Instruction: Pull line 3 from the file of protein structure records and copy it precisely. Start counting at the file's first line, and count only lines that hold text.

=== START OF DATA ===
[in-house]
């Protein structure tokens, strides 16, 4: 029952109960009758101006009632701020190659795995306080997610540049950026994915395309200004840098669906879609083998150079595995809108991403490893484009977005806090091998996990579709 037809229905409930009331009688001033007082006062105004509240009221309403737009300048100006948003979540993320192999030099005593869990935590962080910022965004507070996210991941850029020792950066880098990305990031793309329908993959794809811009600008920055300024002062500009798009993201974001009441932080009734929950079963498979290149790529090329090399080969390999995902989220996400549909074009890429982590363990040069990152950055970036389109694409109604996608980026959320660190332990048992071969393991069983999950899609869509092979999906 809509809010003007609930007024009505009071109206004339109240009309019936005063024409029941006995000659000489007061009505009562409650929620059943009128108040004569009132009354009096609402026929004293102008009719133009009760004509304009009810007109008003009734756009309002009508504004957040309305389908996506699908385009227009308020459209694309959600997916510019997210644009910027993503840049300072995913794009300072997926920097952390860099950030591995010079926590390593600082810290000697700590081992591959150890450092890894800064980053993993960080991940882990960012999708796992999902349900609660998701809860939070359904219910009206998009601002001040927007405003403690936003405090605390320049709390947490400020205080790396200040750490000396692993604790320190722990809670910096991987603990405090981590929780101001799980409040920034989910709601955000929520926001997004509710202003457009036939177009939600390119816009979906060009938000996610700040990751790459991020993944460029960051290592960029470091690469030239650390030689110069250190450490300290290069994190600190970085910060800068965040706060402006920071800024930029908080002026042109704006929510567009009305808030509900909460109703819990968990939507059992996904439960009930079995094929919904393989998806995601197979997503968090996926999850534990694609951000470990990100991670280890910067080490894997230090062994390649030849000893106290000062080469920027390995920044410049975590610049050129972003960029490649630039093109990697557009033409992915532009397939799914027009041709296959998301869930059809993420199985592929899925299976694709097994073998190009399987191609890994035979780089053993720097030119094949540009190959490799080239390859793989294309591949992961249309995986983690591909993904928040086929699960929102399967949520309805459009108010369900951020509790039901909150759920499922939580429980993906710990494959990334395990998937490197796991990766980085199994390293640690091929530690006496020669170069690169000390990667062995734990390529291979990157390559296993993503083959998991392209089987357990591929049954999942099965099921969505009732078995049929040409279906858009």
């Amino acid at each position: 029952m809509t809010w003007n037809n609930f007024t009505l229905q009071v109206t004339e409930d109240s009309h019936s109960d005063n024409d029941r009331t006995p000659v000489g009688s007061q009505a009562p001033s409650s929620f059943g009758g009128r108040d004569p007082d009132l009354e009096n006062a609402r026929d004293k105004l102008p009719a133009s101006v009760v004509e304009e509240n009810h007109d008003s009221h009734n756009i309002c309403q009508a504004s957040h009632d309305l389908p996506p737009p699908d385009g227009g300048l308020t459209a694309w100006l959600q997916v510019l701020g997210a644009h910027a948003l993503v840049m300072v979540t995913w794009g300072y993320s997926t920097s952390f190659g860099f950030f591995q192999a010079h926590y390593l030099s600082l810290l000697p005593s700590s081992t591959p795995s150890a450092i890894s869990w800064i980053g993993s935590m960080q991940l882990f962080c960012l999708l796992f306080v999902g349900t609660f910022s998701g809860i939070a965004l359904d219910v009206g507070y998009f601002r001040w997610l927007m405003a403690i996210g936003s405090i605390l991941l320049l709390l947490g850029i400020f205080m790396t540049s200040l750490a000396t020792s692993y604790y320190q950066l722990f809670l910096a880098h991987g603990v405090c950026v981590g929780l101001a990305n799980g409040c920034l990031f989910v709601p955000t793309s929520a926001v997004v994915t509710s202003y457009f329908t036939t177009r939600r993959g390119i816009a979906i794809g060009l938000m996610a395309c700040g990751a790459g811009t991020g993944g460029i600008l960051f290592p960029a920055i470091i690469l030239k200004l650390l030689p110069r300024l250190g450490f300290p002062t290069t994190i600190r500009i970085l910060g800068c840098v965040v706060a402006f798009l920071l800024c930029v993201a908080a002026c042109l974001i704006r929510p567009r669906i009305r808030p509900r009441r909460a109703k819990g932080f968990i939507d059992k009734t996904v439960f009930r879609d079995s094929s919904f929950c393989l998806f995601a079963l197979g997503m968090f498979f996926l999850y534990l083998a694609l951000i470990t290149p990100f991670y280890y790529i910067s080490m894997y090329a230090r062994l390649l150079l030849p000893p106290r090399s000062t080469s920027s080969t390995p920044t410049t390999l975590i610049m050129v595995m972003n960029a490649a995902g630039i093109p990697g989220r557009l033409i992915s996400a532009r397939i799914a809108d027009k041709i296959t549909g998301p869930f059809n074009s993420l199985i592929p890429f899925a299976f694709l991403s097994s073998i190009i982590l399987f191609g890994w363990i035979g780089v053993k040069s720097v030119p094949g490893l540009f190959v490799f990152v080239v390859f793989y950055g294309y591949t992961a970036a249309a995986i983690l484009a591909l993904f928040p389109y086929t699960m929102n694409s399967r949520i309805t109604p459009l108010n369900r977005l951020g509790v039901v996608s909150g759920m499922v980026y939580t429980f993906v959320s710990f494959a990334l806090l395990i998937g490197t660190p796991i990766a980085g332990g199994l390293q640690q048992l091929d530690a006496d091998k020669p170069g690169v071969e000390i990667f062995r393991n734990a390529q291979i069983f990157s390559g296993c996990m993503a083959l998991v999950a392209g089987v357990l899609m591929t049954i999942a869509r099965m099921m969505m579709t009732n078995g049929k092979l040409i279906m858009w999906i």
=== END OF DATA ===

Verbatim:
């Amino acid at each position: 029952m809509t809010w003007n037809n609930f007024t009505l229905q009071v109206t004339e409930d109240s009309h019936s109960d005063n024409d029941r009331t006995p000659v000489g009688s007061q009505a009562p001033s409650s929620f059943g009758g009128r108040d004569p007082d009132l009354e009096n006062a609402r026929d004293k105004l102008p009719a133009s101006v009760v004509e304009e509240n009810h007109d008003s009221h009734n756009i309002c309403q009508a504004s957040h009632d309305l389908p996506p737009p699908d385009g227009g300048l308020t459209a694309w100006l959600q997916v510019l701020g997210a644009h910027a948003l993503v840049m300072v979540t995913w794009g300072y993320s997926t920097s952390f190659g860099f950030f591995q192999a010079h926590y390593l030099s600082l810290l000697p005593s700590s081992t591959p795995s150890a450092i890894s869990w800064i980053g993993s935590m960080q991940l882990f962080c960012l999708l796992f306080v999902g349900t609660f910022s998701g809860i939070a965004l359904d219910v009206g507070y998009f601002r001040w997610l927007m405003a403690i996210g936003s405090i605390l991941l320049l709390l947490g850029i400020f205080m790396t540049s200040l750490a000396t020792s692993y604790y320190q950066l722990f809670l910096a880098h991987g603990v405090c950026v981590g929780l101001a990305n799980g409040c920034l990031f989910v709601p955000t793309s929520a926001v997004v994915t509710s202003y457009f329908t036939t177009r939600r993959g390119i816009a979906i794809g060009l938000m996610a395309c700040g990751a790459g811009t991020g993944g460029i600008l960051f290592p960029a920055i470091i690469l030239k200004l650390l030689p110069r300024l250190g450490f300290p002062t290069t994190i600190r500009i970085l910060g800068c840098v965040v706060a402006f798009l920071l800024c930029v993201a908080a002026c042109l974001i704006r929510p567009r669906i009305r808030p509900r009441r909460a109703k819990g932080f968990i939507d059992k009734t996904v439960f009930r879609d079995s094929s919904f929950c393989l998806f995601a079963l197979g997503m968090f498979f996926l999850y534990l083998a694609l951000i470990t290149p990100f991670y280890y790529i910067s080490m894997y090329a230090r062994l390649l150079l030849p000893p106290r090399s000062t080469s920027s080969t390995p920044t410049t390999l975590i610049m050129v595995m972003n960029a490649a995902g630039i093109p990697g989220r557009l033409i992915s996400a532009r397939i799914a809108d027009k041709i296959t549909g998301p869930f059809n074009s993420l199985i592929p890429f899925a299976f694709l991403s097994s073998i190009i982590l399987f191609g890994w363990i035979g780089v053993k040069s720097v030119p094949g490893l540009f190959v490799f990152v080239v390859f793989y950055g294309y591949t992961a970036a249309a995986i983690l484009a591909l993904f928040p389109y086929t699960m929102n694409s399967r949520i309805t109604p459009l108010n369900r977005l951020g509790v039901v996608s909150g759920m499922v980026y939580t429980f993906v959320s710990f494959a990334l806090l395990i998937g490197t660190p796991i990766a980085g332990g199994l390293q640690q048992l091929d530690a006496d091998k020669p170069g690169v071969e000390i990667f062995r393991n734990a390529q291979i069983f990157s390559g296993c996990m993503a083959l998991v999950a392209g089987v357990l899609m591929t049954i999942a869509r099965m099921m969505m579709t009732n078995g049929k092979l040409i279906m858009w999906i």